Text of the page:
In these entertainment-centric times it’s more important than ever to have the kind of experience that a good movie can provide. And while technology has advanced to the point that your home theater can match, and in some cases, exceed the visual quality of a movie theatre, there is something to be said for old-school ambiance. So, if the movie going experience is as much about where you watch as what you watch, here are three of the best old movie houses in the Southwest that you can still see movies in today.
Central Theatre - Ely, Nevada
Ely's single-screen Central Theatre opened its doors in 1940 and unlike many of its old movie theatres, still shows first-runs films to this day. The single story structure has retained it’s classic Art Deco brick design as well as it’s original interior details. The Central has been on the national register of Historic Places since 2013 and is currently owned by a local Nevada couple with zero plans to shut down any time soon.
Egyptian Theatre - Park City, Utah
For history a lot closer to home, go no further than The Egyptian Theatre. The discovery of King Tut’s tomb had taken over the world’s zeitgeist and directly led to the theater’s Egyptian architecture theme. Opened in 1926, The old movie house is a love letter to the Egyptian craze of the time. Decorated with hieroglyphics, obelisk-shaped pilasters, and other exotic details, the theater was originally a movie theater and vaudeville stage. In recent history, the theatrical gem has become one of the more popular venues for the Sundance Film Festival. When not participating in one of the largest film festivals in the world, The Egyptian shows a mix of classic movies and live shows.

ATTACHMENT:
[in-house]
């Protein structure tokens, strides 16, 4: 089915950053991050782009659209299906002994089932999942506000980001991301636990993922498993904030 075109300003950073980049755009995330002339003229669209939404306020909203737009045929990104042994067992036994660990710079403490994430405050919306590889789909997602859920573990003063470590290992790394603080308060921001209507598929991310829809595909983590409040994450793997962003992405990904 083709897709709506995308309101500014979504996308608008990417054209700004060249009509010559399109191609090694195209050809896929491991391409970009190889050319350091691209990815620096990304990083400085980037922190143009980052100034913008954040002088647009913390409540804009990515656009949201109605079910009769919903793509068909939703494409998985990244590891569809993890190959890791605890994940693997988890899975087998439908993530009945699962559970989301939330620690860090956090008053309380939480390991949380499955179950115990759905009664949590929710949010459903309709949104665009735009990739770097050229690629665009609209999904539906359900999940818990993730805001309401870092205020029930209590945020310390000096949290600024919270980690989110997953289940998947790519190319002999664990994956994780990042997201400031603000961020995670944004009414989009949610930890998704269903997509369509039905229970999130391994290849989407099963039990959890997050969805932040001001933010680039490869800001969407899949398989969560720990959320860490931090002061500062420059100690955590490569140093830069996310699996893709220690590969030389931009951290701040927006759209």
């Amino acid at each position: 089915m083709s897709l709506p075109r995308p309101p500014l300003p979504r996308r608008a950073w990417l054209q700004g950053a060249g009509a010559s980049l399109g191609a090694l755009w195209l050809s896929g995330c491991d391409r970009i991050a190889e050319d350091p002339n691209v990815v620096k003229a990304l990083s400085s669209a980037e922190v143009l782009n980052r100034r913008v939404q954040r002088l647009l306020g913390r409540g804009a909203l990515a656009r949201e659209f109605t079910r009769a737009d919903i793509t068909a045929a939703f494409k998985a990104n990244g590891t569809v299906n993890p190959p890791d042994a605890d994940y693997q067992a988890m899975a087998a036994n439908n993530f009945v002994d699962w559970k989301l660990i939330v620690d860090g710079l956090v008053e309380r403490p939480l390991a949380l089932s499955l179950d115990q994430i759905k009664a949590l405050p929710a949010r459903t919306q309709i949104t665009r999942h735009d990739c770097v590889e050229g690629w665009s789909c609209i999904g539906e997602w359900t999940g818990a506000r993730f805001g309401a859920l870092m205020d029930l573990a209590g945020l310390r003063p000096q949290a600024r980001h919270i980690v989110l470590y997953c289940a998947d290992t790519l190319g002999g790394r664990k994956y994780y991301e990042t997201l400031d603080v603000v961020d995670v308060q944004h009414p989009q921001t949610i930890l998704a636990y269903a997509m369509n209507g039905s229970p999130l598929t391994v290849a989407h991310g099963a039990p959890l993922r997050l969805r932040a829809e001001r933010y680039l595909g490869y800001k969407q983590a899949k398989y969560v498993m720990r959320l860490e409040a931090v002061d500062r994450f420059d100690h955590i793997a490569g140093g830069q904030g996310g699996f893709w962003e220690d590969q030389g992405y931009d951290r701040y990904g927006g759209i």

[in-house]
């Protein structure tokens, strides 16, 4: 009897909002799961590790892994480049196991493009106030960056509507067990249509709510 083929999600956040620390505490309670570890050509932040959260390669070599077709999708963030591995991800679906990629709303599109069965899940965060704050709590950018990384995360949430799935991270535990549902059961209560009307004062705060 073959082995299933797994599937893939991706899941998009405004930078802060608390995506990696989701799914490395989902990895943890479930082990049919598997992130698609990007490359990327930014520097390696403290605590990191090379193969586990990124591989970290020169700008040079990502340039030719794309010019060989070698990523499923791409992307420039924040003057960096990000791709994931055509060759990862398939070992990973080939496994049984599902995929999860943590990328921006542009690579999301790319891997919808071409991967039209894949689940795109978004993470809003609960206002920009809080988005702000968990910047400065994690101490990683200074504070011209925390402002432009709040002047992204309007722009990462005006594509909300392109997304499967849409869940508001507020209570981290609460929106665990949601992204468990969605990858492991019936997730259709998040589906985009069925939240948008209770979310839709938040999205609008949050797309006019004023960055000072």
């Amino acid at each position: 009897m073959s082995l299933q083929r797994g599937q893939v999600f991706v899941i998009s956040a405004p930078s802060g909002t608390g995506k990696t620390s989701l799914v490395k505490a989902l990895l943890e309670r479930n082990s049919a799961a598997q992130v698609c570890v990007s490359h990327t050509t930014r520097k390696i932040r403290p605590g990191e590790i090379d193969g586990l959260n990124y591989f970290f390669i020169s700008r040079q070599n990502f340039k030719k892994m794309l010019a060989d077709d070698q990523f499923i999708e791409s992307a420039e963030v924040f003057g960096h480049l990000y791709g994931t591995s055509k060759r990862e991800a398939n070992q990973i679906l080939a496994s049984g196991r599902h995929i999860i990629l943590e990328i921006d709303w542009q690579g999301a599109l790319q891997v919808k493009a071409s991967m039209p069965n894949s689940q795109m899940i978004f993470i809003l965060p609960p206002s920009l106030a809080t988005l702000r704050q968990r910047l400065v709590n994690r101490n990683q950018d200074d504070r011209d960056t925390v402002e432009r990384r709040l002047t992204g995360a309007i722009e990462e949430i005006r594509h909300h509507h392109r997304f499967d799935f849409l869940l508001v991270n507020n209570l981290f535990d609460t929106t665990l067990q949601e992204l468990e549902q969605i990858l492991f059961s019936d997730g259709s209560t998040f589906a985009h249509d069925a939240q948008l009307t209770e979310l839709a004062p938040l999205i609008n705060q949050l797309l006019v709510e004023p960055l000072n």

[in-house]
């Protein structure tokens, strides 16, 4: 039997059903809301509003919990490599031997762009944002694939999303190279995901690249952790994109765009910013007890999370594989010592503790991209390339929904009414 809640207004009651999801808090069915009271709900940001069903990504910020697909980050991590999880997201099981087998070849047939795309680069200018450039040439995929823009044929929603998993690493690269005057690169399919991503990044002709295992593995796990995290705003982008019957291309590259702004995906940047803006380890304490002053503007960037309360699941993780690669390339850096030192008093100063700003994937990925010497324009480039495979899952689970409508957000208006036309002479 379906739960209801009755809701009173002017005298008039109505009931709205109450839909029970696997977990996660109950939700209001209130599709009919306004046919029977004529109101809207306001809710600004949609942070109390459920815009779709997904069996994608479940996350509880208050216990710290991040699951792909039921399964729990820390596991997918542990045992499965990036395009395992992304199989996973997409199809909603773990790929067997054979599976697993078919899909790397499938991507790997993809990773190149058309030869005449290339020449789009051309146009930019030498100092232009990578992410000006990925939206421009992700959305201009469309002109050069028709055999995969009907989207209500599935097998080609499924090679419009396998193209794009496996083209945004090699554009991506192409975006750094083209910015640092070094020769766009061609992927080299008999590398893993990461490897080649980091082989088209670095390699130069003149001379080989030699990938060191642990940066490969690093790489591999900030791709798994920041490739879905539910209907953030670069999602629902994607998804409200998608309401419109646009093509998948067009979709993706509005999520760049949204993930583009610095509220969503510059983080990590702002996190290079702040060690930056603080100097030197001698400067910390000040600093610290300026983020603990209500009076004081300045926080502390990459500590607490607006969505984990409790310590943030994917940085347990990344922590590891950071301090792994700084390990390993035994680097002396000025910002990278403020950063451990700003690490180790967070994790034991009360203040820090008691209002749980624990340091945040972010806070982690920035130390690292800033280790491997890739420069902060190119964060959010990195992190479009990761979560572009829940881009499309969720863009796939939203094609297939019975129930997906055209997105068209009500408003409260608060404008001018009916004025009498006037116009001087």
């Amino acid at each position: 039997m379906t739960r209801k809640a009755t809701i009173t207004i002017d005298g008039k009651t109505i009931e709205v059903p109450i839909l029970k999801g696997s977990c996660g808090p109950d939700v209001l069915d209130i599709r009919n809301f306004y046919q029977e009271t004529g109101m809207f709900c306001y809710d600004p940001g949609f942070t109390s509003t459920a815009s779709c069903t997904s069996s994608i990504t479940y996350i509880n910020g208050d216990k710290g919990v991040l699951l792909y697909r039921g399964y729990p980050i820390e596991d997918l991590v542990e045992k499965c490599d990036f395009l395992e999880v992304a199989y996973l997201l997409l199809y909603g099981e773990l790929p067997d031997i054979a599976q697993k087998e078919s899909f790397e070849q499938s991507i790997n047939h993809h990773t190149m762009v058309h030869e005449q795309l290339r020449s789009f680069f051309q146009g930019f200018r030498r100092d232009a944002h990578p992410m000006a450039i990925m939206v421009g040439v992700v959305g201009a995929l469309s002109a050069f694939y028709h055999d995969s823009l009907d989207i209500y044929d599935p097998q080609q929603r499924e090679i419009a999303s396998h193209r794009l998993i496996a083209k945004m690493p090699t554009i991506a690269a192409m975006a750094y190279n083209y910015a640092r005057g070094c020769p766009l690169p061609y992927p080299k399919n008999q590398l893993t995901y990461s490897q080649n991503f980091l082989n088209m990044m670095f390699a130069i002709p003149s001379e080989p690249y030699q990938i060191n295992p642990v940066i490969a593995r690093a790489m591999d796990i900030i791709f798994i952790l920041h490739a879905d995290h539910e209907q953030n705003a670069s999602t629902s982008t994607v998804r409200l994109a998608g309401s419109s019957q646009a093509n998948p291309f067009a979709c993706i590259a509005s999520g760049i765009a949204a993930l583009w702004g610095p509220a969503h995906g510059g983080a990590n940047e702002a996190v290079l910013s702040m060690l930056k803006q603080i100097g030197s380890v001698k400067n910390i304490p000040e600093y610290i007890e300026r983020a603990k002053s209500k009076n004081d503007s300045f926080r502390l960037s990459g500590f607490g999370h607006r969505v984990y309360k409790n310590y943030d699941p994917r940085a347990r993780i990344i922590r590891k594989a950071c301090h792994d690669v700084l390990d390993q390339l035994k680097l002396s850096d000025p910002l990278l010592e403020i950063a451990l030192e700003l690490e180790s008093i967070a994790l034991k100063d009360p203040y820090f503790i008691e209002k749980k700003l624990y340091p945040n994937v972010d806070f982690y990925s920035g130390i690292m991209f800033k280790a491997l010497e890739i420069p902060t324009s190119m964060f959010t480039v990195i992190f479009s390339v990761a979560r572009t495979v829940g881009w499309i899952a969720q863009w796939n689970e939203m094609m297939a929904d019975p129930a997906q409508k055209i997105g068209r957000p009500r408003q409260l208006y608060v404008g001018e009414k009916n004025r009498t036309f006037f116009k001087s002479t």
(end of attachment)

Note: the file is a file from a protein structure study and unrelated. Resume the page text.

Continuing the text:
Historic Park Theater - Estes Park, Colorado
Historic Park Theater has the distinction of not only being the oldest movie house on this list, but also being the oldest single-house motion picture theatre in the United States that was originally built as a movie theater. Which is a long winded way of saying while there are older movie houses that began their lives as stages for live performances, Historic Park Theater has alway been and continues to be a building designed for the soul purpose for presenting motion pictures to a live audience. Built in 1913, the old house has had its fair share of bad days over the years. Wind, lightning, and flood damage has threatened to take it down in the past, but the old theater always made it through. The theater has been on the National Register of Historic Places since 1984 and has had several updates over the last half-decade including a new screen, digital projector with Dolby 3D, and Dolby 5.1 surround sound system.
For more nearby adventures be sure to check out our other blog posts.